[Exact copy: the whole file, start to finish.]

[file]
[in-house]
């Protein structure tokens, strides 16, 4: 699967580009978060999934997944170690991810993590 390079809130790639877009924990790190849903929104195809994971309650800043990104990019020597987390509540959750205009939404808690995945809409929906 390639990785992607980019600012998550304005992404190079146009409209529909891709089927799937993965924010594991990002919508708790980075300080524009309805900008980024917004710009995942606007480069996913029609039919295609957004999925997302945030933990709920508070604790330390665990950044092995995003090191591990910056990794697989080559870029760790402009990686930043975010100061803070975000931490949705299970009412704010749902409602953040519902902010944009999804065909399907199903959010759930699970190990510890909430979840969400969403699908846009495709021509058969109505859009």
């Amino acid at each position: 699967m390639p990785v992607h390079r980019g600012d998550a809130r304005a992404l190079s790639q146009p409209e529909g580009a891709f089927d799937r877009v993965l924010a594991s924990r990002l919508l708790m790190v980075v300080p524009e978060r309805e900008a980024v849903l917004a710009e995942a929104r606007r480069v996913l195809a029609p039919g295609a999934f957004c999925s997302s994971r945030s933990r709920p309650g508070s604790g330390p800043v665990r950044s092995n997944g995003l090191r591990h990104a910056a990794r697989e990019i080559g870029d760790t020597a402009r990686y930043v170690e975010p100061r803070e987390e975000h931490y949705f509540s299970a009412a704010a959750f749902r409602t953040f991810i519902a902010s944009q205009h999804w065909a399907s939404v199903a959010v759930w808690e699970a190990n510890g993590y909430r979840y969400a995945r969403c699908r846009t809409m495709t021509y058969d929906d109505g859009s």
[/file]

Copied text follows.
[in-house]
């Protein structure tokens, strides 16, 4: 699967580009978060999934997944170690991810993590 390079809130790639877009924990790190849903929104195809994971309650800043990104990019020597987390509540959750205009939404808690995945809409929906 390639990785992607980019600012998550304005992404190079146009409209529909891709089927799937993965924010594991990002919508708790980075300080524009309805900008980024917004710009995942606007480069996913029609039919295609957004999925997302945030933990709920508070604790330390665990950044092995995003090191591990910056990794697989080559870029760790402009990686930043975010100061803070975000931490949705299970009412704010749902409602953040519902902010944009999804065909399907199903959010759930699970190990510890909430979840969400969403699908846009495709021509058969109505859009």
């Amino acid at each position: 699967m390639p990785v992607h390079r980019g600012d998550a809130r304005a992404l190079s790639q146009p409209e529909g580009a891709f089927d799937r877009v993965l924010a594991s924990r990002l919508l708790m790190v980075v300080p524009e978060r309805e900008a980024v849903l917004a710009e995942a929104r606007r480069v996913l195809a029609p039919g295609a999934f957004c999925s997302s994971r945030s933990r709920p309650g508070s604790g330390p800043v665990r950044s092995n997944g995003l090191r591990h990104a910056a990794r697989e990019i080559g870029d760790t020597a402009r990686y930043v170690e975010p100061r803070e987390e975000h931490y949705f509540s299970a009412a704010a959750f749902r409602t953040f991810i519902a902010s944009q205009h999804w065909a399907s939404v199903a959010v759930w808690e699970a190990n510890g993590y909430r979840y969400a995945r969403c699908r846009t809409m495709t021509y058969d929906d109505g859009s």